It is easy to ridicule such rhetoric as just overindulgence in Red Dawn fantasies about resourceful and brave citizens resisting a modern army with nothing more than small arms and their wits. Even individual Americans armed with military-style assault rifles could hardly pose any serious resistance to any future tyrannical central government supported by overwhelmingly powerful military capabilities. But many otherwise sensible people seem willing to concede that gun ownership could one day play some role in preserving democracy. Just this month, a Rasmussen poll reported that 65 percent of Americans see gun rights as a protection against tyranny.  

There are two primary pillars to this shaky intellectual edifice. The first is a cottage industry of academics and lawyers who have scoured ancient political tracts and common law to establish that in the distant English past that there was a constitutional right to bear arms as a defense against tyranny. Supreme Court Justice Antonin Scalia has given some credence to this view: In his majority opinion for Heller, he asserted that "the Stuart Kings Charles II and James II succeeded in using select militias loyal to them to suppress political dissidents, in part by disarming their opponents." This line of reasoning ignores the fact that, in 21st century America, the prospect of monarchs and their select militias oppressing the populace is reasonably remote. It also ignores the fact that the common law evolves and is subordinate to acts of the legislature. Other nations built on English common law have all enacted strict regulation of gun ownership, with no perceptible diminution of political liberties. (cont)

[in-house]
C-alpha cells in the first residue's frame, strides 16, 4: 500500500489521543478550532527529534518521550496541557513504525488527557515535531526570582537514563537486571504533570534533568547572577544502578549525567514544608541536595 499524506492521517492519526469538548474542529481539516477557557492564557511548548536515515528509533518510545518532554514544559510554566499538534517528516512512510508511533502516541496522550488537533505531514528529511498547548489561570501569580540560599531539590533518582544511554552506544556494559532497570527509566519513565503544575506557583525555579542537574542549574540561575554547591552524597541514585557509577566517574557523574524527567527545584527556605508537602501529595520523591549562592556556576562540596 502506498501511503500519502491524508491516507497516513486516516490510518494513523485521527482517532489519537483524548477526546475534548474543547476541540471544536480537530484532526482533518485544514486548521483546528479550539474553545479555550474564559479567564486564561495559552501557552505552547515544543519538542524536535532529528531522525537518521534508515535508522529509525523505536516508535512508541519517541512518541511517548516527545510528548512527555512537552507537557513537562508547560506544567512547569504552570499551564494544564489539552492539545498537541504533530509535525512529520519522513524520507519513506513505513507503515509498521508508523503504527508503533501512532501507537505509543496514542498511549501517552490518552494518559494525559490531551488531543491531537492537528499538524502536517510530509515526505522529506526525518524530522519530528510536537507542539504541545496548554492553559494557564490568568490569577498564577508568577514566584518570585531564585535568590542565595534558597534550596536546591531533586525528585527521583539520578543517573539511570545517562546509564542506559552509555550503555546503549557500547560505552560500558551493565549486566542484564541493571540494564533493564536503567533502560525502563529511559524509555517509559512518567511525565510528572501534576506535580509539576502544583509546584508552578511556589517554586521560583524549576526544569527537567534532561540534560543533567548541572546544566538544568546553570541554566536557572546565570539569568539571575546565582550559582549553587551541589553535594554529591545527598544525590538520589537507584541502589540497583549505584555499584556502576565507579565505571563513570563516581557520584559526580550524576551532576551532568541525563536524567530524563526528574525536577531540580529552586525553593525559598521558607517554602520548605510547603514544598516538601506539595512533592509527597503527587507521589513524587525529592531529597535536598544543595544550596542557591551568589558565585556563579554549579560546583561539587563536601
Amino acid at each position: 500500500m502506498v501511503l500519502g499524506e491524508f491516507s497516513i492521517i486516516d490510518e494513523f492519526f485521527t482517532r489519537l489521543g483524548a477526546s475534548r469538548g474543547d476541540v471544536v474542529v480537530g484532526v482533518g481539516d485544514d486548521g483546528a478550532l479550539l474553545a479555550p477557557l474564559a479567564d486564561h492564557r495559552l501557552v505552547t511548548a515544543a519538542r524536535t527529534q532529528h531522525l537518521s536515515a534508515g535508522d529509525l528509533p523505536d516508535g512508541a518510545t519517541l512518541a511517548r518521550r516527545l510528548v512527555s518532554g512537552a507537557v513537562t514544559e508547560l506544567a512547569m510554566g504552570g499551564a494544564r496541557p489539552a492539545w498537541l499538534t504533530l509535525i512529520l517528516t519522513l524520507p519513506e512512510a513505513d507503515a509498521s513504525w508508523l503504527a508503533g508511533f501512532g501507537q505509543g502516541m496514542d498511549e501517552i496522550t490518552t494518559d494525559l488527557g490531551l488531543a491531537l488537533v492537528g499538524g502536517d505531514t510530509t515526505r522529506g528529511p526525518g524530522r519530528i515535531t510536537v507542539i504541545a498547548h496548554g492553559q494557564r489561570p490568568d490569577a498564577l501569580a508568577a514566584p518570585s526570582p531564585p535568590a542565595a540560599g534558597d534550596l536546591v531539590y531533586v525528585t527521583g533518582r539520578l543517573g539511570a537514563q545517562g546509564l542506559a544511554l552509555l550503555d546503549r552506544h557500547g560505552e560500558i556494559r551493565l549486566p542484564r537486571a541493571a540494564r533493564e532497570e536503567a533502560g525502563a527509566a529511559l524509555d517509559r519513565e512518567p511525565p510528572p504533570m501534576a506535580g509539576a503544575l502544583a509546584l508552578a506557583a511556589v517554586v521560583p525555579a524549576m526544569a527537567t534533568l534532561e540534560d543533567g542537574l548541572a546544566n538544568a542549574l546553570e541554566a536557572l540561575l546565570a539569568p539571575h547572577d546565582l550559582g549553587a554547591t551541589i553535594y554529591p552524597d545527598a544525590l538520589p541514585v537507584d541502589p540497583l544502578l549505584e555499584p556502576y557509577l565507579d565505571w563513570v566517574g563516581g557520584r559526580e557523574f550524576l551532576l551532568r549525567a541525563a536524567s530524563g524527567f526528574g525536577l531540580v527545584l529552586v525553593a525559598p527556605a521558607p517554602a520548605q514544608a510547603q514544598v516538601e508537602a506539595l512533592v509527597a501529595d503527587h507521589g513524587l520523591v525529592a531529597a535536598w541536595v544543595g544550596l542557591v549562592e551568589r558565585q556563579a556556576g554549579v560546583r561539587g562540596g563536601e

The remainder of author Nuckols article may be found at this link in the Atlantic.
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The left understand it is imperative that ‘keeping and bearing arms’ be represented in such a way as to make limitations imposed upon that inalienable right appear reasonable and in fact, necessary. As a result, they pursue an agenda of placing boundaries on our constitutionally protected right by narrowing the definition of the 2nd Amendment—defining down what it really means to keep and bear arms.

Recently, the left have attempted to attach the ownership of firearms to the right to go hunting. Should gun owners be foolish enough to accept this new definition of gun ownership, liberals will immediately make the argument that no one really need own a pistol, given that they are so rarely used by hunters.